With only three weeks until the election, GOP presidential candidate Donald Trump is in that last, desperate dash to snag every undecided voter he can. That sprint to the election finish line has been beset with plenty of hurdles tumbling out of Trump's own mouth — almost too many almost to count at this point. But there's been a far more sinister narrative that has slowly emerged over the course of Trump's campaign: Trump claims the election is "rigged" against him — and it's a frighteningly unpatriotic and frankly dangerous assertion that he has made over and over again on the campaign trail.
At first, Trump's first claims that the "system" was rigged — when Vermont Sen. Bernie Sanders endorsed Hillary Clinton, the winning Democratic primary nominee back in July — bordered on intellectual clumsiness. Prior to that, Trump had dangled vague accusations of rigged "systems" as though Washington was rife with back room political boogeyman. On April 14, Trump tweeted about an upcoming interview for Fox News, where he promised to discuss the "rigged and boss controlled Republican primaries!" The next day, Trump tweeted about a "rigged delegate system." For the next two months, Trump bemoaned a "rigged" investigation into Clinton's personal email servers while Secretary of State.
But then in early August, Trump turned the rigging narrative around a much darker corner, claiming the election itself was rigged. Speaking at a campaign rally in Ohio, Trump said, "I’m afraid the election is going to be rigged, I have to be honest." Trump's claim, while completely without merit, isn't without some seriously shady campaign strategy at play. With his fondness for rambling off the cuff at campaign rallies, there's no way of knowing whether Trump came up with the "rigged election" strategy on his own, or if it was suggested by his campaign staff.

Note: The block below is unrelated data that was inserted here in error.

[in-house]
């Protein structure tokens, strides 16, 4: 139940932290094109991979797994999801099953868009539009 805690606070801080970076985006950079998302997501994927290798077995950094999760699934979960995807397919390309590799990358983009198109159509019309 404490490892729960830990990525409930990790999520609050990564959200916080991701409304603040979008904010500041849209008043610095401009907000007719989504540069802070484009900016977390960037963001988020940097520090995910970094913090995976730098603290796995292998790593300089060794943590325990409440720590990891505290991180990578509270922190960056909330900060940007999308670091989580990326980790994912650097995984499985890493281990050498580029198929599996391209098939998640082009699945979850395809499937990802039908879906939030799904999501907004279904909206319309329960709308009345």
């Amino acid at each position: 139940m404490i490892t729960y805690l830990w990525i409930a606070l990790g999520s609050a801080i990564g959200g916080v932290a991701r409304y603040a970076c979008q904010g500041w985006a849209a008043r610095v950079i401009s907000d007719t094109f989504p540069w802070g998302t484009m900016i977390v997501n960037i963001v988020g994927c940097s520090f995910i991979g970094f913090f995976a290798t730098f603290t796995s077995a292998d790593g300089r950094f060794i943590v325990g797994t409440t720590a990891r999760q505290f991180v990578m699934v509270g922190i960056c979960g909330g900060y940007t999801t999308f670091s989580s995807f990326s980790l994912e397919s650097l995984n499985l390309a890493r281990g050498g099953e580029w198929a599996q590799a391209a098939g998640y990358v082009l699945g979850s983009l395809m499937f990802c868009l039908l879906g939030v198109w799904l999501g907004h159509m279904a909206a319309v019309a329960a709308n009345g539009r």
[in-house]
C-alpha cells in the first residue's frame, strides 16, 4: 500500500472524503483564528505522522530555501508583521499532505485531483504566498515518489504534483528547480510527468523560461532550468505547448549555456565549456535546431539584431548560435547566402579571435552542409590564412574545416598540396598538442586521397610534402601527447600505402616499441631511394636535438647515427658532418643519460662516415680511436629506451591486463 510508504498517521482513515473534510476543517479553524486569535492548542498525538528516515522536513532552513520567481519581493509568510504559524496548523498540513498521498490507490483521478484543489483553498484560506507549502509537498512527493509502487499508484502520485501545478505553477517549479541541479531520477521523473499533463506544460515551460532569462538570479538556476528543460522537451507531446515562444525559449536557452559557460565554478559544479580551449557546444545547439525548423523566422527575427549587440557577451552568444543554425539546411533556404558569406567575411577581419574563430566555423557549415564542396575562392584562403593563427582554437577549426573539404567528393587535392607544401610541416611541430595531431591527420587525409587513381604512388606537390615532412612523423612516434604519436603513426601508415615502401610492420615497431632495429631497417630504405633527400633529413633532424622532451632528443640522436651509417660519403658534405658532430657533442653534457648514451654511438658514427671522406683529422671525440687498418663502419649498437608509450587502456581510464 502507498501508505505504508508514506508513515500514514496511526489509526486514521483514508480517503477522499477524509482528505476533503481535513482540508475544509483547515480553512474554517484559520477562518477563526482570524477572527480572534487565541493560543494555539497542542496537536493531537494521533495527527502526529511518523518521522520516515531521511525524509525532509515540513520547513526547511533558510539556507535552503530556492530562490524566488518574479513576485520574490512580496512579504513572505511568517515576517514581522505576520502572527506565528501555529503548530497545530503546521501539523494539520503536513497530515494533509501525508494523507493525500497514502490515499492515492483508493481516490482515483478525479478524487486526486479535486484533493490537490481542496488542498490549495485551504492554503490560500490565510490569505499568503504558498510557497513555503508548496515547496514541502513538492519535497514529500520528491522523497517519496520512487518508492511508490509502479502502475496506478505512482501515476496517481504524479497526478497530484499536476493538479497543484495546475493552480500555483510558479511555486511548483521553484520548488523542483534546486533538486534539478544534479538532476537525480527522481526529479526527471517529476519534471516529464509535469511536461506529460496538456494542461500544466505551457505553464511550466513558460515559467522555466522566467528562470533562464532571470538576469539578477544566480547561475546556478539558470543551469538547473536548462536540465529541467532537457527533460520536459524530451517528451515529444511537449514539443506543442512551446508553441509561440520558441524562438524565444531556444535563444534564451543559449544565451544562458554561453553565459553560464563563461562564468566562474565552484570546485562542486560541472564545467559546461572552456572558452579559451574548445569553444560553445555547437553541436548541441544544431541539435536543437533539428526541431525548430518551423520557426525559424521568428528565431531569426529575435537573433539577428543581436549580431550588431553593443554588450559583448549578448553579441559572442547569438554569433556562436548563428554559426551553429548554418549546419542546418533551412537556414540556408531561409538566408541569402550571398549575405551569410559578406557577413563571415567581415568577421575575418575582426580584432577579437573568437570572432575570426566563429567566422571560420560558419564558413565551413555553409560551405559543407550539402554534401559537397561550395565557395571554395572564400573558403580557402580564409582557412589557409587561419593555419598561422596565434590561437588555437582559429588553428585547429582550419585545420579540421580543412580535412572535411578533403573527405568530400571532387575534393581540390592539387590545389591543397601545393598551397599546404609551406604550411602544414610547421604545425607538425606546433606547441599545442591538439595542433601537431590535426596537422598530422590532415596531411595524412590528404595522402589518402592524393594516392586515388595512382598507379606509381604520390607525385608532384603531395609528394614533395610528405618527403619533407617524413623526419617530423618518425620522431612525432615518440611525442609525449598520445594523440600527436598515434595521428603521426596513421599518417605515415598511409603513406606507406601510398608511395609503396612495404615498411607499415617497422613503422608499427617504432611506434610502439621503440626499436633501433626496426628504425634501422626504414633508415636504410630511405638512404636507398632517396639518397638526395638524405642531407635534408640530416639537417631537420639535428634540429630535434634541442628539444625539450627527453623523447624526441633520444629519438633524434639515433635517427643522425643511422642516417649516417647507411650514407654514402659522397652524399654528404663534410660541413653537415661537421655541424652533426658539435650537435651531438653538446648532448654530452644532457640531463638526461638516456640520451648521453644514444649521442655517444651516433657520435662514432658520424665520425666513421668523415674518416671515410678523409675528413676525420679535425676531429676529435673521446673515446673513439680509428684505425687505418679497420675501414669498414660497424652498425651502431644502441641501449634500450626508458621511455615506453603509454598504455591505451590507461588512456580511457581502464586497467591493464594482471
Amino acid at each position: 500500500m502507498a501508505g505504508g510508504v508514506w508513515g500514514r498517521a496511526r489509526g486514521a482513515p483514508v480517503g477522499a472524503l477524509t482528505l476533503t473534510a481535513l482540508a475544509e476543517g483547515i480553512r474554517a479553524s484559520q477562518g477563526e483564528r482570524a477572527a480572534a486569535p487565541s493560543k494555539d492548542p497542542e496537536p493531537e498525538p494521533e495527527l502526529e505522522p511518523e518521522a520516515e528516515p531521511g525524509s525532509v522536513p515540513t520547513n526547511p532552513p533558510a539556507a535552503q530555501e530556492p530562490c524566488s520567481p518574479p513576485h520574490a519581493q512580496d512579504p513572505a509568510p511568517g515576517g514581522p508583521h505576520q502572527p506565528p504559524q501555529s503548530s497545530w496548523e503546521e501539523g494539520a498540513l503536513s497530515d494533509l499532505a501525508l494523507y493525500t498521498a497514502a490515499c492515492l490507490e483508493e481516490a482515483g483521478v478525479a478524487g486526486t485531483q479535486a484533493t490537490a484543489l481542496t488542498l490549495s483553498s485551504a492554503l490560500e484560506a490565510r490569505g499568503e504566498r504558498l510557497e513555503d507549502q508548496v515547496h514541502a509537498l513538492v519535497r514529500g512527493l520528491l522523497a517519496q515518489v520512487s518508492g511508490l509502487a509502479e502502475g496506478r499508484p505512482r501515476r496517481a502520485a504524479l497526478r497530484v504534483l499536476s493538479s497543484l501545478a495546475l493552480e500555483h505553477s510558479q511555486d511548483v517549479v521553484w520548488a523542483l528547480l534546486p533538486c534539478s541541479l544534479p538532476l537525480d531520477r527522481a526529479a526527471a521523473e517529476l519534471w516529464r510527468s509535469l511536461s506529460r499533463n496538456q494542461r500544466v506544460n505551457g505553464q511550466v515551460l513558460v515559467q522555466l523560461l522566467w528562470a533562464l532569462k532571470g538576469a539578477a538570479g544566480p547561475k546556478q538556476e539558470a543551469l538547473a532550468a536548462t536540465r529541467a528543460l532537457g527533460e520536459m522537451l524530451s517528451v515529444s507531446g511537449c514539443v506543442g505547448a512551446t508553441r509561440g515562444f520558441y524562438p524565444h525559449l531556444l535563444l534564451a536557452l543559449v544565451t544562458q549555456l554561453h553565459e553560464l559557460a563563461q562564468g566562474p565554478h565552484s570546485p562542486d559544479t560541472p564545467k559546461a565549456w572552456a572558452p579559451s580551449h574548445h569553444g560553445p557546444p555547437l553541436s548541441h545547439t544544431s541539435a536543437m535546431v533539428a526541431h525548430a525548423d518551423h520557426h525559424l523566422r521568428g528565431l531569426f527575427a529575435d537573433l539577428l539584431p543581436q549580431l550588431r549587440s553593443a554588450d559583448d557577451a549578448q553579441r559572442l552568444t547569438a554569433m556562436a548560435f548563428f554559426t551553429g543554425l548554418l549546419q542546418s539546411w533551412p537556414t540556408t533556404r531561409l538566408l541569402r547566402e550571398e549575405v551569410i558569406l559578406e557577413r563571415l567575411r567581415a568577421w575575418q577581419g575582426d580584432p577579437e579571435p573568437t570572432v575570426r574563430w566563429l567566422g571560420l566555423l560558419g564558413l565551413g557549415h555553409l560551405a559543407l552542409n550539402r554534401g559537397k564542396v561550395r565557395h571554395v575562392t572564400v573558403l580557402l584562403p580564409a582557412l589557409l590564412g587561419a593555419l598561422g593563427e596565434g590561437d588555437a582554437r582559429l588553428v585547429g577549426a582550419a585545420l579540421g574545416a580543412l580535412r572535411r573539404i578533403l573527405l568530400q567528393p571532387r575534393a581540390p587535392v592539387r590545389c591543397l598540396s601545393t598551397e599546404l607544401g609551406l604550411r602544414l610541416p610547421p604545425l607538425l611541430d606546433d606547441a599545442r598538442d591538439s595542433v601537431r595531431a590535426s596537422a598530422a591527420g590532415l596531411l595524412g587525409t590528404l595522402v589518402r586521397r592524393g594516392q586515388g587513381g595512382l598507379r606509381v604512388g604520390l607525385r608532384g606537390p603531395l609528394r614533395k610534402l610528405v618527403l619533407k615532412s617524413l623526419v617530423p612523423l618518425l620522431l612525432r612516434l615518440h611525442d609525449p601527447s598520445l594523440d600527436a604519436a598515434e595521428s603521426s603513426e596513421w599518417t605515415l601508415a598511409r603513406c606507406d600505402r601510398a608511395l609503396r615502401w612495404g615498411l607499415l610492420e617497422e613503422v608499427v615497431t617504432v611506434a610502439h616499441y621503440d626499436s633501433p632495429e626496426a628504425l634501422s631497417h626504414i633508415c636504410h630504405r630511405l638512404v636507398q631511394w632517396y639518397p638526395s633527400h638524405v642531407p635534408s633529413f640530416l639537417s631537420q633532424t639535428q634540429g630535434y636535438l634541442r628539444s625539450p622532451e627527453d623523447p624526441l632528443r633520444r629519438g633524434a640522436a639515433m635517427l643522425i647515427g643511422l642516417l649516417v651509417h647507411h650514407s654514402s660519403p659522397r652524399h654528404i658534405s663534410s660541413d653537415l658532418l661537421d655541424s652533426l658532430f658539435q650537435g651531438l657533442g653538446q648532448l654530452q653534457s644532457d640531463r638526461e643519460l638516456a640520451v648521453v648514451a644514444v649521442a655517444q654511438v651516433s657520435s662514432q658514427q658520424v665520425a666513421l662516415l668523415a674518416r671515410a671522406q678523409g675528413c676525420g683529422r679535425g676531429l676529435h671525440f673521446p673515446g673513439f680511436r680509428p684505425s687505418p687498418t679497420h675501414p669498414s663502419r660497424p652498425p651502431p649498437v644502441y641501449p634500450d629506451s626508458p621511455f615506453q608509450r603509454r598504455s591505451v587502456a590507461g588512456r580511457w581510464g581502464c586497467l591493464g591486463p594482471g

Regardless, alleging that the general presidential election will be rigged is a preemptive strike in the (most likely) event of Trump's loss to Clinton on Nov. 8. By claiming a loss due to a rigged system, Trump shifts the blame of his presidential loss away from his complete and utter lack of political experience, his alleged penchant for sexually predatory behavior, and his unchecked, rampant racism and Islamophobia. Nothing says chest-thumping American patriotism like implying presidential victory if it weren't for those darn election rigging scoundrels. (Trump has denied all of the assault and harassment allegations against him and has not been charged with any crime. Trump's representatives have not responded to Romper's request for comment.)
Darker still is that Trump's claim does fit into a rigged system narrative of its own that predates his presidential run, when the Supreme Court struck down parts of the Voting Rights Act in 2013. The GOP must have been pretty spooked by the ghost of voter fraud, leading to the passage of voter ID laws in 14 states since then — measures that put minorities at the greatest risk of voter disenfranchisement this November. This, despite the fact that there have only been 31 allegations of voter fraud in the United States — out of over 1 billion votes between 2000 and 2014 — according to a Loyola Law School study.
The election is not rigged for a Clinton victory next month. Far from it: Our election might be rigged in far more disconcerting ways, initiated by Trump's own party when they sought to legalize voter disenfranchisement — a plot that started long before Trump began spewing his delusions of presidential grandeur.
For 240 years since our nation's founding, America's legitimacy as a sovereign nation has been built on the foundation of free and fair elections followed by a peaceful transition of power to the next president. As U.S. citizens, this is a fundamental right that is not shared by many people outside of this country. People have died — and are dying — for that right elsewhere in the world. Here, it's at the core of American patriotism — and I'm not talking about apple pie eatin', baseball hat wearin', bald eagle tattoo sportin' patriotism. This is the kind of patriotism written into our country's very own Constitution: Our electoral process is the heart of what it means to be an American.
I'm sorry, Mr. Trump, but you can't simultaneously claim to "Make America Great Again" and then arbitrarily abandon one of the most democratic principles of our nation — free and fair elections followed by a peaceful transfer of power — just because there's a pretty good chance you're going to lose this election. To claim that the presidential election is rigged not only shows the enormity of Trump's ego, but how little America actually means to him at all.